Commonwealth Bank of Australia, the nation's largest property lender, is planning to introduce increased borrowing rates for property investors along with changes for interest-only home buyers over the next four months.
Increases for property investors of up to 15 basis points will take effect from this Friday and interest-only home loans will be repriced from March 17, 2017.
Matt Comyn, group chief executive for retail banking service, said: "We have carefully considered the current environment when making this decision – in particular the higher costs associated with funding mortgages, the increased capital costs associated with providing home loans, and the need to remain below the regulatory 10 per cent investor home loan growth cap."
But the move has upset mortgage brokers that claim "under the cover of Christmas, CBA has become the Grinch".
The bank, which accounts for one in four property loans, is set to introduce complex changes to the pricing of interest-only loans by making changes to the reference rate, which is the base rate that applies to a borrower's loan.
The Reserve Bank of Australia, the Australian Prudential Regulation Authority, the bank's regulator, and the Australian Securities and Investment Commission have been urging banks to toughen interest-only lending amid concerns that overheating property markets are encouraging buyers to borrow more than they can repay, particularly if there is a market downturn.
Previous efforts by lenders have failed to dampen demand in Melbourne and Sydney, particularly by investors.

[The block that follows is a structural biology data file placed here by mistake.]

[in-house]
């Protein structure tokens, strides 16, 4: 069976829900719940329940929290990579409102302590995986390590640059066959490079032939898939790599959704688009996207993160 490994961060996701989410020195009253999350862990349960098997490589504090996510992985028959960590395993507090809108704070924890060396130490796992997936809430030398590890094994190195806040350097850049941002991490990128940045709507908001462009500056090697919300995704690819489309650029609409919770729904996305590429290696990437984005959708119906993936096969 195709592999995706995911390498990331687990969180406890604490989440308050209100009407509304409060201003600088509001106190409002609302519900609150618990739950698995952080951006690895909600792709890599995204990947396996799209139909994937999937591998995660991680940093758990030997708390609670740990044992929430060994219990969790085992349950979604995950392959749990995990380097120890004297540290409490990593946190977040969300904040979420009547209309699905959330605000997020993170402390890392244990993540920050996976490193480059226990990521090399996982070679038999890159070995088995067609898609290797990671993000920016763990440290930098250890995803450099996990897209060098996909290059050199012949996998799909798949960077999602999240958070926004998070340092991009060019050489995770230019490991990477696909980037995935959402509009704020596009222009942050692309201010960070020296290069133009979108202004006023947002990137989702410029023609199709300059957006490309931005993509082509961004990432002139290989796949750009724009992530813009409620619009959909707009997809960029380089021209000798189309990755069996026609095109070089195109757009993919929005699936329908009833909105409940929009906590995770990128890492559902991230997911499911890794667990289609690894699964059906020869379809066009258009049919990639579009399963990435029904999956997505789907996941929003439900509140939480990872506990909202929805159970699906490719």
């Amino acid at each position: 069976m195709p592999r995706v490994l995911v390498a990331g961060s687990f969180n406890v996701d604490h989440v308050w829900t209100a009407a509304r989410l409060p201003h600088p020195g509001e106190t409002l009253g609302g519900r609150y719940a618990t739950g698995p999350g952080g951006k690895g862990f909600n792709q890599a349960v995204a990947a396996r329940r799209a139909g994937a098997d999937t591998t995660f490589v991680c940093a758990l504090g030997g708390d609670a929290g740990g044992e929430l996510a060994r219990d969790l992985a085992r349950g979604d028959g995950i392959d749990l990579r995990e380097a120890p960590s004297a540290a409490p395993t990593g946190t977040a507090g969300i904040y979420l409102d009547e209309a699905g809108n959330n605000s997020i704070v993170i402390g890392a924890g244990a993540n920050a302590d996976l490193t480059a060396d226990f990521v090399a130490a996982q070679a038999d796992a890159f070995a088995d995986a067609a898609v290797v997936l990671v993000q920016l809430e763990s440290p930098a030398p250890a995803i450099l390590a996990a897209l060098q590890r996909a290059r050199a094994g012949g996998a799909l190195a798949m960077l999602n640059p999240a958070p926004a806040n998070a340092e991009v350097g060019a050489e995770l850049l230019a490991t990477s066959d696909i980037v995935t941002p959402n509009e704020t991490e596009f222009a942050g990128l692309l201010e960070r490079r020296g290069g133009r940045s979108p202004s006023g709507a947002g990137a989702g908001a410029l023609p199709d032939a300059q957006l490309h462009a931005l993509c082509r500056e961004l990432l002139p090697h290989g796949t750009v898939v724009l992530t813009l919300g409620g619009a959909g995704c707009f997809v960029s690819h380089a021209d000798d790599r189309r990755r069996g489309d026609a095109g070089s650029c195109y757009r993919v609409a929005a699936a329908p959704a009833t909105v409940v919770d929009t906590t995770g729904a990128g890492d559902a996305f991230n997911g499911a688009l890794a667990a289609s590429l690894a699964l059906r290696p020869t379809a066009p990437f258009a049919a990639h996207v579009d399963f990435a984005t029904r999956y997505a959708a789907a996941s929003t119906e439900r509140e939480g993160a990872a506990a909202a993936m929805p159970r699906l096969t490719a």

The confidential changes, which have been foreshadowed to mortgage brokers, are also being blamed on rising international funding costs caused by the "Trump effect", amid tougher underwriting standards, tighter rules and growing pressure on net interest margins on property lending.
Under the latest round of increases from the CBA, variable home loan rates for new and existing investment home loans will be raised by 7 basis points.
Rates on the line of credit products, such as Viridian, will rise by 15 basis points. There will not be an increase on the equity release products for seniors.
The changes are expected to increase costs for about eight variable rate home loan products.
For example, rates on the investment home standard variable rate will increase to 5.56 per cent, or an effective rate, after fees and charges, of about 5.7 per cent.
Its two-year introductory rate will rise to 4.38 per cent, or an effective rate of 4.8 per cent.
In a separate move, the CBA is also changing the reference rates for borrowers making interest-only repayments.
"We are making changes to reference rates to more accurately reflect repayment structures and loan purposes," according to bank documents.
A reference rate is the base that applies to a borrower's loan. It generally reflects the type of product, purpose and repayment type.
An interest rate is the interest amount a customer pays on their loan. The bank calculates the interest rate, also known as the annual percentage rate, by starting with the reference rate and adding or subtracting any premium or discount, which is the margin.
"Advise your customers that the change in reference rate is a change to reflect their repayment structure, and that the interest rate is currently the same as that of their existing reference rate," the document states.
The bank will tell borrowers that the change in the reference rate is a change to reflect their repayment structure, and the interest rate is "currently" the same as that of their existing reference rate, it states.
"But our rates are subject to change," it adds.
Any margin squeeze is likely to be highly controversial with mortgage brokers that negotiate discounts for clients.
The bank, which recently announced rate rises of up to 65 basis points on fixed-term owner-occupied and investment loans, also closed a popular loophole used by property buyers to switch from principal and interest loans to interest-only, which require monthly repayments because payments are deferred.This article was first produced at www.afr.com
Author: Duncan Hughes